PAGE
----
Medicare Buy-in and Budget Reconciliation: Making Lemonade Outta Lemons

Cross posted at Daily Kos (w/ poll)

Stardate September 1, 1997.

The Kaiser Foundation releases Publication 1318: "Retiree Health Trends And Implications Of Possible Medicare Reforms" with an analysis of a legislative proposal to change the age eligibility of Medicare and include a "Buy-in" provision.

A legislative proposal to change medicare eligibility offered through Budget Reconciliation.

Be forewarned that your diarist is not an expert on legislation or healthcare or insurance matters; Just a citizen wondering why we can't have a crappy HCR Bill AND Medicare Buy-in (through subsequent legislation).

Stardate January, 2010 State of the Union Address.

President Barack Obama praises Congress for passage (or scolds Congress for failure to pass) Healthcare Reform Bill. "But more is needed. And needed now. That's why I am calling on Congress to pass legislation to expand Medicare coverage through Budget Reconciliation - immediately."

Now that's change we can believe in.

The simple point of this diary is to point out that there is history of utilizing Budget Reconciliation to change the age of Medicare eligibility. As the Kaiser report states:

The Senate-passed version of 1997 budget reconciliation legislation relating to Medicare (H.R. 2015) included a provision raising the Medicare age of eligibility to 67, gradually, in tandem with the Social Security normal retirement age, as shown in Figure 7. By a vote of 62-38, the Senate agreed to include this provision by overriding a procedural objection (" a point of order") that had been raised against it, after heated debate. This outcome on the Senate vote was very different from what occurred previously, in 1995, when the Senate Committee on Finance had included the same provision in its version of the then-pending budget reconciliation bill. In 1995, however, this provision was easily removed on the Senate floor by a successful procedural objection, without serious floor debate of the merits of the provision or a roll-call vote on a motion to waive the point of order.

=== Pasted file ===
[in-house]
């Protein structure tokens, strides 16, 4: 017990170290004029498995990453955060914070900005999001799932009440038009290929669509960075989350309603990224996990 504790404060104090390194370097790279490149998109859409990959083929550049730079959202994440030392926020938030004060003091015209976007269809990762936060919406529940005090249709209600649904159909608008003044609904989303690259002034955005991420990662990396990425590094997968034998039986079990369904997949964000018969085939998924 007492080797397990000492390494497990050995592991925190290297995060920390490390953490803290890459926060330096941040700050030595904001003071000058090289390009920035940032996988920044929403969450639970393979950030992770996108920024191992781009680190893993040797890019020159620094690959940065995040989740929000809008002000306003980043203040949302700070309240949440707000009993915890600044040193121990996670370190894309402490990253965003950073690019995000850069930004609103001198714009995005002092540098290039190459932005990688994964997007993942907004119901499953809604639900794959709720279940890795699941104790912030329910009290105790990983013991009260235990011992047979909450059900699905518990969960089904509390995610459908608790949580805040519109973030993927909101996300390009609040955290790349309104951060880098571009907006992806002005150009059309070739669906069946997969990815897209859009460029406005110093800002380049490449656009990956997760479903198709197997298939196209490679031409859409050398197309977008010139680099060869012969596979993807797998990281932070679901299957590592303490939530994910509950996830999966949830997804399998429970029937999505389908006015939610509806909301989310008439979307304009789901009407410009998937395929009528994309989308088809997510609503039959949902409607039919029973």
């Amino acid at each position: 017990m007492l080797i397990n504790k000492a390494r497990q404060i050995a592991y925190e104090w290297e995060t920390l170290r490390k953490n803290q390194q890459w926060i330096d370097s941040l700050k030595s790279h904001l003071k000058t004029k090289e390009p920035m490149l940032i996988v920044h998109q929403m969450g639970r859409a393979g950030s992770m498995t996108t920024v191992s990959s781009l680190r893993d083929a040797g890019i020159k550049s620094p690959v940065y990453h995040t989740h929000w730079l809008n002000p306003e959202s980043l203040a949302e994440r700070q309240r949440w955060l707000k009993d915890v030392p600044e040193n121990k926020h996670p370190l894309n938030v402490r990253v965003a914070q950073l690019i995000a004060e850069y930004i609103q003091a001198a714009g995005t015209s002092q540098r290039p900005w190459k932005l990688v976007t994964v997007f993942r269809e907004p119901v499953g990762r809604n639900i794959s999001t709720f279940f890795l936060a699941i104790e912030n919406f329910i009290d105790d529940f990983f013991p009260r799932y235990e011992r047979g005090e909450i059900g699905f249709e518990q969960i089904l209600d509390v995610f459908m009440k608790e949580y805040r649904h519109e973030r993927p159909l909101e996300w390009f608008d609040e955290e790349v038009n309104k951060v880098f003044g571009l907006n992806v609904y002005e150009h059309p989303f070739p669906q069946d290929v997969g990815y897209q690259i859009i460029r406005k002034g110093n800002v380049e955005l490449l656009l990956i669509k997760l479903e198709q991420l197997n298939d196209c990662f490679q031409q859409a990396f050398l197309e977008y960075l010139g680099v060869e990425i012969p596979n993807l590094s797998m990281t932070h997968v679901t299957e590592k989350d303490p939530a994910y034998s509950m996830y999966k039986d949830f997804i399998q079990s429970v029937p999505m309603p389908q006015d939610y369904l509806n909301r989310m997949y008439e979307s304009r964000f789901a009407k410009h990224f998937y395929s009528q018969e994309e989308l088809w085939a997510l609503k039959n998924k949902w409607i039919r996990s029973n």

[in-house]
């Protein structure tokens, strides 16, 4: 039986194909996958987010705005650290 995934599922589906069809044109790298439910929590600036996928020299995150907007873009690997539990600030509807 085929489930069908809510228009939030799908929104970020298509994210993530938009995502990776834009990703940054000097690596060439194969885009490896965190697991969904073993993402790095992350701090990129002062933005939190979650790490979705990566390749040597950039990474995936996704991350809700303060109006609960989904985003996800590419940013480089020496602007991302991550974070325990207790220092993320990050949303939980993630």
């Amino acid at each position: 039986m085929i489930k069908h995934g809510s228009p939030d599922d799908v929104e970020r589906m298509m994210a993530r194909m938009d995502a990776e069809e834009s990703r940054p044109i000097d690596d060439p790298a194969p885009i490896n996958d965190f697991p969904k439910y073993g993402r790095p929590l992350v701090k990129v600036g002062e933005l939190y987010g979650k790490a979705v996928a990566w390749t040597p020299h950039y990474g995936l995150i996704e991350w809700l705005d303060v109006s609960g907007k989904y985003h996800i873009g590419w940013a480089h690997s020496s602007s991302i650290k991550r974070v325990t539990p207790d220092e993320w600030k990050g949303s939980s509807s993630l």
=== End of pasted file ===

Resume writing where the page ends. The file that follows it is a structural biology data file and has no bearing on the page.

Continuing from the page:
Despite the strong vote of support, the 1997 Senate provision was dropped from the conference agreement on the Balanced Budget Act, after the House had earlier voted by 414-14 to instruct its negotiators to reject the Senate provision increasing the Medicare eligibility age.

mcjoan's recent diary and others have framed the HCR discussion as an either/or discussion. Why can't we have both?

I'm only askin...

Comments

I see reconciliation as the only hope

but not much of one. It's all up to Progressive Dems in the House. Obama seems hell bent on signing whatever piece of crap comes across his desk.